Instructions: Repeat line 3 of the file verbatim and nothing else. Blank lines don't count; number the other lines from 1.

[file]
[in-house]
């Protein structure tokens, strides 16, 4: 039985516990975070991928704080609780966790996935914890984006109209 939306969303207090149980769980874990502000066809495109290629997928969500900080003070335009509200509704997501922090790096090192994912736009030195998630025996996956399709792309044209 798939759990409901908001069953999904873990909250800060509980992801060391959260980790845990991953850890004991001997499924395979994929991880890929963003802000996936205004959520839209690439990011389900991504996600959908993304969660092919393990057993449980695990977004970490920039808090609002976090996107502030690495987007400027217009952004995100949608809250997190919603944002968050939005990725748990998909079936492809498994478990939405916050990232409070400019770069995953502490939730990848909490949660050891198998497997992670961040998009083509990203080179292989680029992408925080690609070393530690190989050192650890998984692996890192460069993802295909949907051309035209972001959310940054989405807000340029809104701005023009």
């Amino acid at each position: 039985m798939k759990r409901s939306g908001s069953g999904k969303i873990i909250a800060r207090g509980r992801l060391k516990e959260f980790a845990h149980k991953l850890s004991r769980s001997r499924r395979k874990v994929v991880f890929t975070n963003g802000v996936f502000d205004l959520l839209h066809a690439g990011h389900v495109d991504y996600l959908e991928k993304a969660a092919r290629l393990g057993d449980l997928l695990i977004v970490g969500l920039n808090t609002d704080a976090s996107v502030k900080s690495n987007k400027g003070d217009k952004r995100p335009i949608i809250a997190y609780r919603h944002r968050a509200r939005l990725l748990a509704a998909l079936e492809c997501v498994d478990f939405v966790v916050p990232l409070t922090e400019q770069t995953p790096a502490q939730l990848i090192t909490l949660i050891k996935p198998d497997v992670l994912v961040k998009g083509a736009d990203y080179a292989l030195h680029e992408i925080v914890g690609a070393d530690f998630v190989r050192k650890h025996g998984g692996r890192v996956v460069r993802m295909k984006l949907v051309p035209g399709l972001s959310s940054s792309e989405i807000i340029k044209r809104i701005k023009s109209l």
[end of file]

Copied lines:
């Amino acid at each position: 039985m798939k759990r409901s939306g908001s069953g999904k969303i873990i909250a800060r207090g509980r992801l060391k516990e959260f980790a845990h149980k991953l850890s004991r769980s001997r499924r395979k874990v994929v991880f890929t975070n963003g802000v996936f502000d205004l959520l839209h066809a690439g990011h389900v495109d991504y996600l959908e991928k993304a969660a092919r290629l393990g057993d449980l997928l695990i977004v970490g969500l920039n808090t609002d704080a976090s996107v502030k900080s690495n987007k400027g003070d217009k952004r995100p335009i949608i809250a997190y609780r919603h944002r968050a509200r939005l990725l748990a509704a998909l079936e492809c997501v498994d478990f939405v966790v916050p990232l409070t922090e400019q770069t995953p790096a502490q939730l990848i090192t909490l949660i050891k996935p198998d497997v992670l994912v961040k998009g083509a736009d990203y080179a292989l030195h680029e992408i925080v914890g690609a070393d530690f998630v190989r050192k650890h025996g998984g692996r890192v996956v460069r993802m295909k984006l949907v051309p035209g399709l972001s959310s940054s792309e989405i807000i340029k044209r809104i701005k023009s109209l």